In its 2020 article “The Future of Platforms”, MIT Sloan Management Review highlighted the staggering success of digital platforms, reporting “The world’s most valuable public companies and its first trillion-dollar businesses are built on digital platforms that bring together two or more market actors and grow through network effects.” And according to Gartner research, more mature supply chain organisations have moved away from heterogenous portfolios of individual applications from different vendors with different architectures, data models, and user interfaces.1
At C4T, we’ve taken a platform thinking approach to our software development, considering all stakeholders in the customs process while future-proofing our solution. CAS is a single, centralised platform delivered as a service that can be used by commercial organisations, logistics providers, customs brokers—essentially anyone involved in the customs process—to simplify and streamline customs compliance.
Platform vs. Portfolio: the Pros and Cons
Connected platforms have been trending since the mid-2000s but what makes us so sure they’re here to stay? First, let’s define platform vs. portfolio so we’re all on the same page:
Platform: interoperable products that are built on top of a shared, interconnected foundation, i.e., the platform.
Portfolio: a collection of products from a single software vendor designed for specific functions; typically at least partially compatible with their other portfolio products.
The upside of portfolio products is that each one can offer you a best-in-class solution for the job to be done. Additionally, time to market for enhanced functionality is often faster, since it will be prioritised based on the specific purpose that individual product serves instead of having to weigh which features and functionality will most benefit an entire platform. With portfolio products, however, you can find yourself boxed into a corner. They are typically designed to integrate with each other, at least for some purposes, however interoperability with systems outside the portfolio is not generally the software provider’s focus. Therefore, with each integration comes a bit of a disconnect, until you have a patchwork system that requires a whole lot of maintenance, not to mention extensive user training. This can lead to a higher total cost of ownership.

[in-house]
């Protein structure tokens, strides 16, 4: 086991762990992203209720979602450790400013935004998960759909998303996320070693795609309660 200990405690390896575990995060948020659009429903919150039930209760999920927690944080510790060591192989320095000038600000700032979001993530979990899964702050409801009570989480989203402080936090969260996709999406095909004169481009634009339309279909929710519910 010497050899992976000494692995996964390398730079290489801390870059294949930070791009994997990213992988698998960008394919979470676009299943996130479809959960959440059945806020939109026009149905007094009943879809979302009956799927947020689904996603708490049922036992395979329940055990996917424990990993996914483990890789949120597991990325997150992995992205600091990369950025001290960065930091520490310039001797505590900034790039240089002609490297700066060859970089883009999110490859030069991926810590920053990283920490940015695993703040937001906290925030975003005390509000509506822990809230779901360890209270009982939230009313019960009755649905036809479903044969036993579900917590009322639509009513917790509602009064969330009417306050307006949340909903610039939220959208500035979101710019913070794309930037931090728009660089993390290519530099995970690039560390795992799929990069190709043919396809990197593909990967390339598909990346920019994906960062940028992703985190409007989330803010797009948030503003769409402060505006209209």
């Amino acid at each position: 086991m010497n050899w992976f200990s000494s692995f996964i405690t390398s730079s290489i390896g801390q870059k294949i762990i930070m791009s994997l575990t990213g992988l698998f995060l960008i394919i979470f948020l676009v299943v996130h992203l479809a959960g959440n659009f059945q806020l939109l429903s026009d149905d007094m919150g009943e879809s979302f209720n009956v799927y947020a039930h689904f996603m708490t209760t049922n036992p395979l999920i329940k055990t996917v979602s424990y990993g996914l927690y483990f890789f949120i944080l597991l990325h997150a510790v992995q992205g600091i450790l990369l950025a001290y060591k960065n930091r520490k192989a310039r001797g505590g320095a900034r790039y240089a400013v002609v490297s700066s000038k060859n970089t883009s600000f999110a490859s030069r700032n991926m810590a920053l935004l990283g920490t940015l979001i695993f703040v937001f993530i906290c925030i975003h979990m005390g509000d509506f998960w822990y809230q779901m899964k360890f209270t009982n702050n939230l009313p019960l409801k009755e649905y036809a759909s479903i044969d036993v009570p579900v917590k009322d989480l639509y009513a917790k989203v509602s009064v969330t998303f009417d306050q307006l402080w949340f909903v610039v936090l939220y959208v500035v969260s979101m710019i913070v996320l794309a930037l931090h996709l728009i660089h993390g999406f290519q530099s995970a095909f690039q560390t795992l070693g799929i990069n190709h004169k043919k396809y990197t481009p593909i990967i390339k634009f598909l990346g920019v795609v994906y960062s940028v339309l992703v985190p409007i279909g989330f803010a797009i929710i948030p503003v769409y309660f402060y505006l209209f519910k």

Platforms, on the other hand, are much more open, and therefore infinitely more agile. They provide for easy integration with third party products, avoiding time-consuming roadblocks in the event of business changes like mergers or acquisitions. In addition, platforms are designed using a common look and feel throughout, delivering a more fluid user experience and shrinking the learning curve needed as additional modules or functionality are introduced. There are fewer redundancies as well, both in terms of functionality and technical instrumentation, plus platforms are typically built using a single data model, simplifying data management. The key consideration with a platform, however, is whether you plan to commit to it for the long term. As the platform grows and becomes more and more connected to third-party systems, it becomes harder to make the move from a platform to a different solution without completely dismantling your operations.